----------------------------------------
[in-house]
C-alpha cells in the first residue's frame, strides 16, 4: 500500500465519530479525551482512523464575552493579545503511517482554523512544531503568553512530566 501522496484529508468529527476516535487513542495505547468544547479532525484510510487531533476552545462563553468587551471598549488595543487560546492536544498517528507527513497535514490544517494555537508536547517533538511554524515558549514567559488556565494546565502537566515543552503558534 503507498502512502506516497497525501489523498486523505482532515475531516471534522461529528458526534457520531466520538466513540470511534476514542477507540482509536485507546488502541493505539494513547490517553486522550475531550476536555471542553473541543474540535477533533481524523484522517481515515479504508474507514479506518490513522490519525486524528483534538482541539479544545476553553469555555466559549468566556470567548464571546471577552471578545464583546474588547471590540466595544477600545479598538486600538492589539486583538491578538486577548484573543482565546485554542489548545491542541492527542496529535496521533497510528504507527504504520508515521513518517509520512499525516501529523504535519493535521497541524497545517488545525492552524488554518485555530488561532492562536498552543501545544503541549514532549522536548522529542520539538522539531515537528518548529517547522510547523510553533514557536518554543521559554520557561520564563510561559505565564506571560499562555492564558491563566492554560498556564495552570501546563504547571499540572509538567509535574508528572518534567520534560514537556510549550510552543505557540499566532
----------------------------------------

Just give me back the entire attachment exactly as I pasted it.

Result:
[in-house]
C-alpha cells in the first residue's frame, strides 16, 4: 500500500465519530479525551482512523464575552493579545503511517482554523512544531503568553512530566 501522496484529508468529527476516535487513542495505547468544547479532525484510510487531533476552545462563553468587551471598549488595543487560546492536544498517528507527513497535514490544517494555537508536547517533538511554524515558549514567559488556565494546565502537566515543552503558534 503507498502512502506516497497525501489523498486523505482532515475531516471534522461529528458526534457520531466520538466513540470511534476514542477507540482509536485507546488502541493505539494513547490517553486522550475531550476536555471542553473541543474540535477533533481524523484522517481515515479504508474507514479506518490513522490519525486524528483534538482541539479544545476553553469555555466559549468566556470567548464571546471577552471578545464583546474588547471590540466595544477600545479598538486600538492589539486583538491578538486577548484573543482565546485554542489548545491542541492527542496529535496521533497510528504507527504504520508515521513518517509520512499525516501529523504535519493535521497541524497545517488545525492552524488554518485555530488561532492562536498552543501545544503541549514532549522536548522529542520539538522539531515537528518548529517547522510547523510553533514557536518554543521559554520557561520564563510561559505565564506571560499562555492564558491563566492554560498556564495552570501546563504547571499540572509538567509535574508528572518534567520534560514537556510549550510552543505557540499566532